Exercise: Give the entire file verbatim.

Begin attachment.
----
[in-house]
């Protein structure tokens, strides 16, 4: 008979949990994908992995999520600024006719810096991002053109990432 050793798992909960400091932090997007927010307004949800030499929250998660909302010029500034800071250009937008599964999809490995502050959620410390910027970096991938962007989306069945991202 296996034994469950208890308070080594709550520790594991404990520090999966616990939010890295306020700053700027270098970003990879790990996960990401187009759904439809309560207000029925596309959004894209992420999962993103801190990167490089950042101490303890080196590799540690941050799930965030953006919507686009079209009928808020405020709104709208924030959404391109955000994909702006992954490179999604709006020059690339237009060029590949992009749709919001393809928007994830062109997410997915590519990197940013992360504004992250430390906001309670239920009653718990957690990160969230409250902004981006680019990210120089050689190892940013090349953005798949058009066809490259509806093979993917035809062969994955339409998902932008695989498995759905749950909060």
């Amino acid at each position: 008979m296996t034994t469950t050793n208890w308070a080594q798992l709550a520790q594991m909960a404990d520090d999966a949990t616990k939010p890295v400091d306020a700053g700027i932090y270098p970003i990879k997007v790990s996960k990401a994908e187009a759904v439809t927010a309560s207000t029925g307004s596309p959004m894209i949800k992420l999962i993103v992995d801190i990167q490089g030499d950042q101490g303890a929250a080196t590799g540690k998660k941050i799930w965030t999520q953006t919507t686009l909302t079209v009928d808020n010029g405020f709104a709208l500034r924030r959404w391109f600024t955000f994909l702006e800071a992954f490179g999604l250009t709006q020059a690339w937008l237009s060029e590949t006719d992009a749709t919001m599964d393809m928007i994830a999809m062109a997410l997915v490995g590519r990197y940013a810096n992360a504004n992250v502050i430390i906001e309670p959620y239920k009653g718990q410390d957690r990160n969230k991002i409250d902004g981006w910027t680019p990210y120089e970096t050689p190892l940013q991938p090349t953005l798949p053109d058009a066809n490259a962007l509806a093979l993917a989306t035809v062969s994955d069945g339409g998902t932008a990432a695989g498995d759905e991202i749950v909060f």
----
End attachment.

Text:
[in-house]
């Protein structure tokens, strides 16, 4: 008979949990994908992995999520600024006719810096991002053109990432 050793798992909960400091932090997007927010307004949800030499929250998660909302010029500034800071250009937008599964999809490995502050959620410390910027970096991938962007989306069945991202 296996034994469950208890308070080594709550520790594991404990520090999966616990939010890295306020700053700027270098970003990879790990996960990401187009759904439809309560207000029925596309959004894209992420999962993103801190990167490089950042101490303890080196590799540690941050799930965030953006919507686009079209009928808020405020709104709208924030959404391109955000994909702006992954490179999604709006020059690339237009060029590949992009749709919001393809928007994830062109997410997915590519990197940013992360504004992250430390906001309670239920009653718990957690990160969230409250902004981006680019990210120089050689190892940013090349953005798949058009066809490259509806093979993917035809062969994955339409998902932008695989498995759905749950909060």
């Amino acid at each position: 008979m296996t034994t469950t050793n208890w308070a080594q798992l709550a520790q594991m909960a404990d520090d999966a949990t616990k939010p890295v400091d306020a700053g700027i932090y270098p970003i990879k997007v790990s996960k990401a994908e187009a759904v439809t927010a309560s207000t029925g307004s596309p959004m894209i949800k992420l999962i993103v992995d801190i990167q490089g030499d950042q101490g303890a929250a080196t590799g540690k998660k941050i799930w965030t999520q953006t919507t686009l909302t079209v009928d808020n010029g405020f709104a709208l500034r924030r959404w391109f600024t955000f994909l702006e800071a992954f490179g999604l250009t709006q020059a690339w937008l237009s060029e590949t006719d992009a749709t919001m599964d393809m928007i994830a999809m062109a997410l997915v490995g590519r990197y940013a810096n992360a504004n992250v502050i430390i906001e309670p959620y239920k009653g718990q410390d957690r990160n969230k991002i409250d902004g981006w910027t680019p990210y120089e970096t050689p190892l940013q991938p090349t953005l798949p053109d058009a066809n490259a962007l509806a093979l993917a989306t035809v062969s994955d069945g339409g998902t932008a990432a695989g498995d759905e991202i749950v909060f």